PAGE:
Thus, this study, like other recent studies in different communities in different states of Nigeria, shows that there may be a consistent increase in the prevalence of obesity in Nigeria over the years. Therefore, it suggests that the life style of the citizens seems to be changing from the previously usual active and relatively energy-consuming farming and manual labor (which the rural community was noted for) to a more sedentary energy-reserving one. Again, our usual African traditional diet, which was more of natural and nonprocessed food, is fast being replaced with artificial and processed food even in the so-called rural communities, thus the emerging tendency to obesity.

Only 7.3% of subjects in this study knew their weights before this study. Though majority had no previous knowledge of their weight, most of them (79.1%) did not wish to be fat for various reasons, whereas about 27.9% would wish to be fat. In the United States, about 38% of overweight and 8% of obese adults had a wrong perception of their weights, [33] and the wrong perception was higher with ethnic non-Hispanic blacks. Thus, in the African setting like Nigeria where a plump appearance is still favored in many tribes and fatness still seen as a measure of affluence, the least that can be done is to educate the populace on the adverse implications of excessive weight gain and how to maintain ideal weight. With this background, obesity and its adverse implications may be reduced to its barest minimum.

   Conclusion Top

The need for more aggressive health reform, incorporating health education about hypertension and obesity at the primary health care level as part of the strategies to reduce coronary heart disease and other noncommunicable diseases in our communities is highlighted.

   References Top

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  [Table 1], [Table 2], [Table 3], [Table 4]

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Davies Adeloye, Eyitayo O. Owolabi, Dike B. Ojji, Asa Auta, Mary T. Dewan, Timothy O. Olanrewaju, Okechukwu S. Ogah, Chiamaka Omoyele, Nnenna Ezeigwe, Rex G. Mpazanje, Muktar A. Gadanya, Emmanuel Agogo, Wondimagegnehu Alemu, Akindele O. Adebiyi, Michael O. Harhay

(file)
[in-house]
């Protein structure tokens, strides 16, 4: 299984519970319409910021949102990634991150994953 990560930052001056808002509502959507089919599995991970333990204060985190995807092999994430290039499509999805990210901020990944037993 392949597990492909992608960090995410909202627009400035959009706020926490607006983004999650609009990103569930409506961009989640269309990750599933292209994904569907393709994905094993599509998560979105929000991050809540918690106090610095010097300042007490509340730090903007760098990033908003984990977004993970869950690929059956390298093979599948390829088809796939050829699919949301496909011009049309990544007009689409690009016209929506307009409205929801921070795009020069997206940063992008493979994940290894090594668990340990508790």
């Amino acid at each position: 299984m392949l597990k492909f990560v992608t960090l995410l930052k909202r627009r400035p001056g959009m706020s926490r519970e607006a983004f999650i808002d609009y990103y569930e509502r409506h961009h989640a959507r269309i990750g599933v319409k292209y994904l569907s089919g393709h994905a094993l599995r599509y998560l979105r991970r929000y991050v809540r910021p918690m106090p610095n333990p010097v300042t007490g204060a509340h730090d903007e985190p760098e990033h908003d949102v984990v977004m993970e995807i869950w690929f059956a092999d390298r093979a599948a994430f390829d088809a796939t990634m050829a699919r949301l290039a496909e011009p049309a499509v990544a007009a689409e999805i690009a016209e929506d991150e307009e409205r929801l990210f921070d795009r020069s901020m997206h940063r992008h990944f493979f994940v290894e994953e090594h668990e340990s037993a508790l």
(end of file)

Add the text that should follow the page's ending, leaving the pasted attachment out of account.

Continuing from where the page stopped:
The Journal of Clinical Hypertension. 2021; 23(5): 963
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5 Effect of on-site behavioural modification intervention on lifestyle risk factors of hypertension among adult market traders in Abakaliki, Nigeria
Irene I. Eze, Chinyere O. Mbachu, Benedict N. Azuogu, Edmund Ossai, Alfred I Unah, Ifeyinwa C. Akamike, Chika N. Onwasigwe
International Journal of Health Promotion and Education. 2021; 59(1): 35
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6 Profile of nonhypertensive cardiovascular risk factors among traders in the Calabar Metropolis, Nigeria
OfonimeNkechinyere Ukweh, SidneyK Oparah, IkechukwuHenry Ukweh, JoyN Iya-Benson
Nigerian Journal of Medicine. 2021; 30(2): 139
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7 Undiagnosed hypertension and diabetes: concordance between self-reported and actual profile among traders in Nigerian market
SidneyKelechi Oparah, OfonimeNkechinyere Ukweh, IkechukwuHenry Ukweh, JoyN Iya-Benson
Nigerian Journal of Medicine. 2021; 30(1): 98
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8 Association of hypertension with generalized obesity in rural south-western Nigeria
Taiwo RAIMI, Olatunde ODUSAN
Journal of Surgery and Medicine. 2020;
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9 Prevalence of Hypertension among adults aged 40 years and above in Ahiazu Mbaise, Imo State, Nigeria
CIC Ebirim
Archives of Community Medicine and Public Health. 2018; : 013
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10 Prevalence and associated risk factors of hypertension amongst adults in a rural community of Limpopo Province, South Africa
Samuel T. Ntuli,Eric Maimela,Mariannes Alberts,Solly Choma,Sekgothe Dikotope
African Journal of Primary Health Care & Family Medicine. 2015; 7(1)
[Pubmed] | [DOI]
11 High prevalence of central obesity in rural South-Western Nigeria: Need for targeted prevention
Hussean Raimi Taiwo,Odusan Olatunde,Fasanmade Olufemi
Journal of Diabetes and Endocrinology. 2015; 6(3): 12